Perhaps you replied to the wrong conversation? I do not believe anyone is saying that Google should provide access to this numbers.
You are incorrect.

AT&T is certainly saying that GV should provide access.

Several members of Congress representing rural states said that GV should provide access.

The FCC has indicated its concern regarding the issue.

AVonGauss seems to be saying that GV should provide access, unless I am misreading his post.

-----------------------------------------

said by kieranmullen:

Perhaps you replied to the wrong conversation?
People can engage in the general discussion of the topic without worrying about who is replying to what post.

I was not "replying" to anyone in particular, especially not you.

PX Eliezer7
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reply to AVonGauss

said by AVonGauss:

The 900 / 976 numbers are classified for use as paid services, are they not? The numbers in question look no different than any other number in that block yet for some, unknown, mysterious reason seem to cost more for termination.
Respectfully, it is not an unknown, mysterious reason.

It is a deliberate racket.

Again, see:

»www.nytimes.com/2009/11/01/busin···tml?_r=1

Here in Jersey, we know a racket when we see one.


kieranmullen
Premium
join:2005-12-12
Portland, OR
reply to PX Eliezer7

Perhaps I was wrong. I was just trying to figure out who you were trying to reply to. Not that I disagree with any of your points.

In other news firetrucks are often red.

said by PX Eliezer7:

said by kieranmullen:

Perhaps you replied to the wrong conversation? I do not believe anyone is saying that Google should provide access to this numbers.
You are incorrect.

AT&T is certainly saying that GV should provide access.

Several members of Congress representing rural states said that GV should provide access.

The FCC has indicated its concern regarding the issue.

AVonGauss seems to be saying that GV should provide access, unless I am misreading his post.

-----------------------------------------

said by kieranmullen:

Perhaps you replied to the wrong conversation?
People can engage in the general discussion of the topic without worrying about who is replying to what post.

I was not "replying" to anyone in particular, especially not you.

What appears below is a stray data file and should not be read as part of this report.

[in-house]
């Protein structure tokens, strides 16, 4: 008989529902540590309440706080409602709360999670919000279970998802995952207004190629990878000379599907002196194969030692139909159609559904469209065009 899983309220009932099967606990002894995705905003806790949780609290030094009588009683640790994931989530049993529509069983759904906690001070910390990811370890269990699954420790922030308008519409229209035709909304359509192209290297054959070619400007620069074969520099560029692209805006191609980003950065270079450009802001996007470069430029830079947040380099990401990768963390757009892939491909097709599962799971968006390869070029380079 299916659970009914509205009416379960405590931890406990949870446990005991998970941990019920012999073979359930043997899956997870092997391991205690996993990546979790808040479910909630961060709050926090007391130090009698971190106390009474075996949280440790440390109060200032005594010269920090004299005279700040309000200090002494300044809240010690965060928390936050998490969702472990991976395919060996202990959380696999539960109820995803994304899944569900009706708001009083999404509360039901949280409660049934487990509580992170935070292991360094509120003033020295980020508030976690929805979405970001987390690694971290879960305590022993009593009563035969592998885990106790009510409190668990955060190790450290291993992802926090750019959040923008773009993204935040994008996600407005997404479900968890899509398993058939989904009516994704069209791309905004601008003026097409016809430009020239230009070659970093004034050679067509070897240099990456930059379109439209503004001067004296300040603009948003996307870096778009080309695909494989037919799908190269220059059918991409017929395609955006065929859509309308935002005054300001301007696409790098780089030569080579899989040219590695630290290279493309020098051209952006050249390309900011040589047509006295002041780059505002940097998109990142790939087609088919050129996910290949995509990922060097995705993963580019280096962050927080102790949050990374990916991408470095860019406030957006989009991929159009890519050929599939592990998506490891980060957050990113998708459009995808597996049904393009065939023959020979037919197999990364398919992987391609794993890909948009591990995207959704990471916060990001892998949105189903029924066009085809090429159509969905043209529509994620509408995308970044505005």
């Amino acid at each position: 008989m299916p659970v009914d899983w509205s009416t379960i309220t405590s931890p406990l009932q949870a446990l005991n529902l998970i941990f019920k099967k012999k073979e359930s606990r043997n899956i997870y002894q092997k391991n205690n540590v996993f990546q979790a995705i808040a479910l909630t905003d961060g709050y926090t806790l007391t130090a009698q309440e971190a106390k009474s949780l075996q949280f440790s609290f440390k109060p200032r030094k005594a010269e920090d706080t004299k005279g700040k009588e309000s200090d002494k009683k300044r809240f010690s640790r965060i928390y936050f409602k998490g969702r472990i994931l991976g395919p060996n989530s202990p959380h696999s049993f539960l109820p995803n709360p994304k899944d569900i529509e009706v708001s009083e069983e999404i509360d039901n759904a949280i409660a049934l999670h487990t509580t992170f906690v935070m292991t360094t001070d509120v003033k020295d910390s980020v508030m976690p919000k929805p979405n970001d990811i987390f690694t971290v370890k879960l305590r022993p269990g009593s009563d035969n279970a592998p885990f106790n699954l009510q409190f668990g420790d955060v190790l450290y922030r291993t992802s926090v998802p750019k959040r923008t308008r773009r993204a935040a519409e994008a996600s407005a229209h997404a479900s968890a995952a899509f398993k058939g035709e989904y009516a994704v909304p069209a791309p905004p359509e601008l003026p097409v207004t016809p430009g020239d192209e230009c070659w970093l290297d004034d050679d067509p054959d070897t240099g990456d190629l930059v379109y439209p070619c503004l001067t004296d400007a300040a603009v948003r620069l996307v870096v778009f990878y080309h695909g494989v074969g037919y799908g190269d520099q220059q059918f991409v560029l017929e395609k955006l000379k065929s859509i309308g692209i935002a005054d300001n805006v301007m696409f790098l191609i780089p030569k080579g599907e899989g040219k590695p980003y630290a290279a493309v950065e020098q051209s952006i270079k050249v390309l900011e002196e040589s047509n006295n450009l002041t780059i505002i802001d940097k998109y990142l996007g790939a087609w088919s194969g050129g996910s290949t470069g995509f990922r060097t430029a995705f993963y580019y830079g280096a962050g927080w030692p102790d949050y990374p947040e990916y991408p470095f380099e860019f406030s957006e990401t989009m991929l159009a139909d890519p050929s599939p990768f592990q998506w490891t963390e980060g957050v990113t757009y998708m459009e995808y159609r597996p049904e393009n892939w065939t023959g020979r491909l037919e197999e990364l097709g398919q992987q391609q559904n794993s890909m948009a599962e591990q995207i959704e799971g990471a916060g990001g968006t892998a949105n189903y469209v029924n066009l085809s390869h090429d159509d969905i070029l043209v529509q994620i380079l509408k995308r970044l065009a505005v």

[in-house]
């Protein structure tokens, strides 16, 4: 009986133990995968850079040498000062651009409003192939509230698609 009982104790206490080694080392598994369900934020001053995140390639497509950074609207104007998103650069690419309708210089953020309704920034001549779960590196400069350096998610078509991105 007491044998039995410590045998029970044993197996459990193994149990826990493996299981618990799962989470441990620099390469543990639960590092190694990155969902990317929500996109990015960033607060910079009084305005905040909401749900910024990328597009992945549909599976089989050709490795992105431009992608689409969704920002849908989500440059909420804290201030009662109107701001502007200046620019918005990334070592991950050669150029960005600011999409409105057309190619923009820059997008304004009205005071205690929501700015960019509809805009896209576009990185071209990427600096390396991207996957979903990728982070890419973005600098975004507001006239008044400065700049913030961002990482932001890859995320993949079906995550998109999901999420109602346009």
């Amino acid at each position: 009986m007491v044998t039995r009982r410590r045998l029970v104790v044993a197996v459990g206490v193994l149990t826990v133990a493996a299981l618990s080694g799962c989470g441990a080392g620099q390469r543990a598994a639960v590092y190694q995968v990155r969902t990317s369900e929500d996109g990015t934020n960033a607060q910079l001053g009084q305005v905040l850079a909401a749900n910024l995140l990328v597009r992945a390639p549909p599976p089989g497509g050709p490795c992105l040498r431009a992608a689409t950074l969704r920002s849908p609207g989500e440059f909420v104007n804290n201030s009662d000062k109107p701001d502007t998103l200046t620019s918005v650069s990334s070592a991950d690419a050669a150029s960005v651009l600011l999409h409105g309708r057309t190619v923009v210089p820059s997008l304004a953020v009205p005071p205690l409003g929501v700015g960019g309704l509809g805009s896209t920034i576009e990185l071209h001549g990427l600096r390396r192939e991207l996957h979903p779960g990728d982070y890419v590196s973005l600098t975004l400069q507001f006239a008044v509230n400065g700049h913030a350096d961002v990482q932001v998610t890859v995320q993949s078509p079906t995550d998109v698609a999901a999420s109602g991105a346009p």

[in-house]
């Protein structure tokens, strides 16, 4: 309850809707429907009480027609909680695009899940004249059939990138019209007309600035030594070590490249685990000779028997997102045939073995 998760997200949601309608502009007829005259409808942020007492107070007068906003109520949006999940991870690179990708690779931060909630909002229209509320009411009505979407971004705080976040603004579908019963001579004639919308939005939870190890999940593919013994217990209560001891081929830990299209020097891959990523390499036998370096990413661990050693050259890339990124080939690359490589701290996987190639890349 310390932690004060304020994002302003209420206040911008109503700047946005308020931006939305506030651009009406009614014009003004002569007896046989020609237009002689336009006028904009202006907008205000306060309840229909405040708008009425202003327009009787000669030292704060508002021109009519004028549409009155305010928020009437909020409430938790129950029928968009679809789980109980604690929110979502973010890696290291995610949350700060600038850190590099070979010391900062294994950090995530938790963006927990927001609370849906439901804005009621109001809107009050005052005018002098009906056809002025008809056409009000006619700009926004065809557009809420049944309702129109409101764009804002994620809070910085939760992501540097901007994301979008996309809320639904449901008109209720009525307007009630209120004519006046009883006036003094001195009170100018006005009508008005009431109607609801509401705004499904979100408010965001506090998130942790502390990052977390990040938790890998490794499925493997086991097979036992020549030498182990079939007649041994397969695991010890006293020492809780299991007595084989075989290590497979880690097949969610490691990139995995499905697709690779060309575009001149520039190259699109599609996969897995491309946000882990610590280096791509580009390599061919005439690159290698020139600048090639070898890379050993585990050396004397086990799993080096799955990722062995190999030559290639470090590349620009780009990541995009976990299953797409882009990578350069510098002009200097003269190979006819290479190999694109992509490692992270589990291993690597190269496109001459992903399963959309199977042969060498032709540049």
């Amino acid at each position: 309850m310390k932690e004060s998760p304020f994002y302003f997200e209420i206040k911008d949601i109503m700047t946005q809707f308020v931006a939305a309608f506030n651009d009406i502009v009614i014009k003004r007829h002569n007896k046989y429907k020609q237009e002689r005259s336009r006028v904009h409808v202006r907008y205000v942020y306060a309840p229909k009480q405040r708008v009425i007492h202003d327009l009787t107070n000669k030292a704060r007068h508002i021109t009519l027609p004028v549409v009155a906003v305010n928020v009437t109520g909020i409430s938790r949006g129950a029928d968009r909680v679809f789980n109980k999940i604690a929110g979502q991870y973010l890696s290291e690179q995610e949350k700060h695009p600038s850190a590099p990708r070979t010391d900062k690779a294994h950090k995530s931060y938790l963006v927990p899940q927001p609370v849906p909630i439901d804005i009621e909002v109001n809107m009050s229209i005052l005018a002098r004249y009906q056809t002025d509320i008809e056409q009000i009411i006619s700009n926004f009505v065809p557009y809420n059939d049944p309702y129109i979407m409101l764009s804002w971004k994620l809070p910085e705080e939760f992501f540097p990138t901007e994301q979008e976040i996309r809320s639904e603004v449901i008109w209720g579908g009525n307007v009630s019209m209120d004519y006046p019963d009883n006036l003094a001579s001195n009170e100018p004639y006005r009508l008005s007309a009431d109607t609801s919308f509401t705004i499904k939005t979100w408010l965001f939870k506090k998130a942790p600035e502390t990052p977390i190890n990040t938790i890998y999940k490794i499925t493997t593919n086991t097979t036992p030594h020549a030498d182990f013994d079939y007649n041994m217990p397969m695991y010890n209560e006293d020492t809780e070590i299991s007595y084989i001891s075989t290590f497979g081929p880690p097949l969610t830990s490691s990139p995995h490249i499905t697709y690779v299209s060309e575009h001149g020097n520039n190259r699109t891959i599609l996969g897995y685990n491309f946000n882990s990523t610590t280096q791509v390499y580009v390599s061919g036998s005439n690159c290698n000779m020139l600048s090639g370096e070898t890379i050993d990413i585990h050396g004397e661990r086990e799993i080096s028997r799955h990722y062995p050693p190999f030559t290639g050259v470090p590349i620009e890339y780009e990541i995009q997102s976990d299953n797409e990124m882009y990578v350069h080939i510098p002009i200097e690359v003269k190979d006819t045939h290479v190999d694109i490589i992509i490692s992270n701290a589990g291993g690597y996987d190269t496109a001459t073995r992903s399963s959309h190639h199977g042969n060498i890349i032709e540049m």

--
KieranMullen »360oregon.com

AVonGauss
Premium
join:2007-11-01
Boynton Beach, FL
reply to PX Eliezer7

You're not misreading it, I am not in favor of providers selectively providing access to destinations (telephone or Internet). While in this case I empathize with the providers (Google, AT&T), that doesn't make it right in my book and is an extremely bad precedent. I really think the FCC / industry just needs to fix the root problem and be done with it. Until or in lieu of the root problem being fixed, providers should just pass the additional cost on to the consumer and let the market effects take play.


AVonGauss
Premium
join:2007-11-01
Boynton Beach, FL
reply to PX Eliezer7

said by PX Eliezer7:

Respectfully, it is not an unknown, mysterious reason.

It is a deliberate racket.

Again, see:

»www.nytimes.com/2009/11/01/busin···tml?_r=1

Here in Jersey, we know a racket when we see one.
Apparently I did a bad job, but that was intended as sarcasm.

PX Eliezer7
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reply to AVonGauss

said by AVonGauss:

You're not misreading it, I am not in favor of providers selectively providing access to destinations (telephone or Internet). While in this case I empathize with the providers (Google, AT&T), that doesn't make it right in my book and is an extremely bad precedent. I really think the FCC / industry just needs to fix the root problem and be done with it. Until or in lieu of the root problem being fixed, providers should just pass the additional cost on to the consumer and let the market effects take play.